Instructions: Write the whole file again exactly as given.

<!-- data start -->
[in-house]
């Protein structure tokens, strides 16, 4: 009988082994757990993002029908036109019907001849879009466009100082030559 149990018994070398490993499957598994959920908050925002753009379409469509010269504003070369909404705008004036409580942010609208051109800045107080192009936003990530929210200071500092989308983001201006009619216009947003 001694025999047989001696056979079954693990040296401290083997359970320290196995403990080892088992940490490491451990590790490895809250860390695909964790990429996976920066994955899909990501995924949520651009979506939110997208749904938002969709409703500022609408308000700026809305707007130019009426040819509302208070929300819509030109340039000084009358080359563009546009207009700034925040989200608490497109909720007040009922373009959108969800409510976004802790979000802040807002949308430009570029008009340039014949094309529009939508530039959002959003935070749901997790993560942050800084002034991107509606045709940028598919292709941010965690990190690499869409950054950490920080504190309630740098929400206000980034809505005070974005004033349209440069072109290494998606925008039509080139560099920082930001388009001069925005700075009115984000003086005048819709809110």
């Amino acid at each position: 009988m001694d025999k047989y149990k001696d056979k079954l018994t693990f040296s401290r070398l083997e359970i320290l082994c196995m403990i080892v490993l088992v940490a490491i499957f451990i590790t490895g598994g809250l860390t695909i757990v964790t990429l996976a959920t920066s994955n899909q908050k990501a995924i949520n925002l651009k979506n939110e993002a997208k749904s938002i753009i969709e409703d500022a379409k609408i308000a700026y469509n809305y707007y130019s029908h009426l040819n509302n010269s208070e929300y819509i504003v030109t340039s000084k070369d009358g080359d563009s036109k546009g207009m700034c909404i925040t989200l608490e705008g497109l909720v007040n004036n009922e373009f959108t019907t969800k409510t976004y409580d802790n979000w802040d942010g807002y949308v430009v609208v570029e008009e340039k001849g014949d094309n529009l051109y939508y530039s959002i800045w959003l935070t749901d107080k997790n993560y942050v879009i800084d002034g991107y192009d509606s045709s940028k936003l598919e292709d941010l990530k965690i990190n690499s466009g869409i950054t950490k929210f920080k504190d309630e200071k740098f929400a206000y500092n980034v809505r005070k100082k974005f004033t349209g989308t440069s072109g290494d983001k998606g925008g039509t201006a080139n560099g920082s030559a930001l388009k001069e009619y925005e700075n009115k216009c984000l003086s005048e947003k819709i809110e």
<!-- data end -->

[in-house]
């Protein structure tokens, strides 16, 4: 009988082994757990993002029908036109019907001849879009466009100082030559 149990018994070398490993499957598994959920908050925002753009379409469509010269504003070369909404705008004036409580942010609208051109800045107080192009936003990530929210200071500092989308983001201006009619216009947003 001694025999047989001696056979079954693990040296401290083997359970320290196995403990080892088992940490490491451990590790490895809250860390695909964790990429996976920066994955899909990501995924949520651009979506939110997208749904938002969709409703500022609408308000700026809305707007130019009426040819509302208070929300819509030109340039000084009358080359563009546009207009700034925040989200608490497109909720007040009922373009959108969800409510976004802790979000802040807002949308430009570029008009340039014949094309529009939508530039959002959003935070749901997790993560942050800084002034991107509606045709940028598919292709941010965690990190690499869409950054950490920080504190309630740098929400206000980034809505005070974005004033349209440069072109290494998606925008039509080139560099920082930001388009001069925005700075009115984000003086005048819709809110």
């Amino acid at each position: 009988m001694d025999k047989y149990k001696d056979k079954l018994t693990f040296s401290r070398l083997e359970i320290l082994c196995m403990i080892v490993l088992v940490a490491i499957f451990i590790t490895g598994g809250l860390t695909i757990v964790t990429l996976a959920t920066s994955n899909q908050k990501a995924i949520n925002l651009k979506n939110e993002a997208k749904s938002i753009i969709e409703d500022a379409k609408i308000a700026y469509n809305y707007y130019s029908h009426l040819n509302n010269s208070e929300y819509i504003v030109t340039s000084k070369d009358g080359d563009s036109k546009g207009m700034c909404i925040t989200l608490e705008g497109l909720v007040n004036n009922e373009f959108t019907t969800k409510t976004y409580d802790n979000w802040d942010g807002y949308v430009v609208v570029e008009e340039k001849g014949d094309n529009l051109y939508y530039s959002i800045w959003l935070t749901d107080k997790n993560y942050v879009i800084d002034g991107y192009d509606s045709s940028k936003l598919e292709d941010l990530k965690i990190n690499s466009g869409i950054t950490k929210f920080k504190d309630e200071k740098f929400a206000y500092n980034v809505r005070k100082k974005f004033t349209g989308t440069s072109g290494d983001k998606g925008g039509t201006a080139n560099g920082s030559a930001l388009k001069e009619y925005e700075n009115k216009c984000l003086s005048e947003k819709i809110e």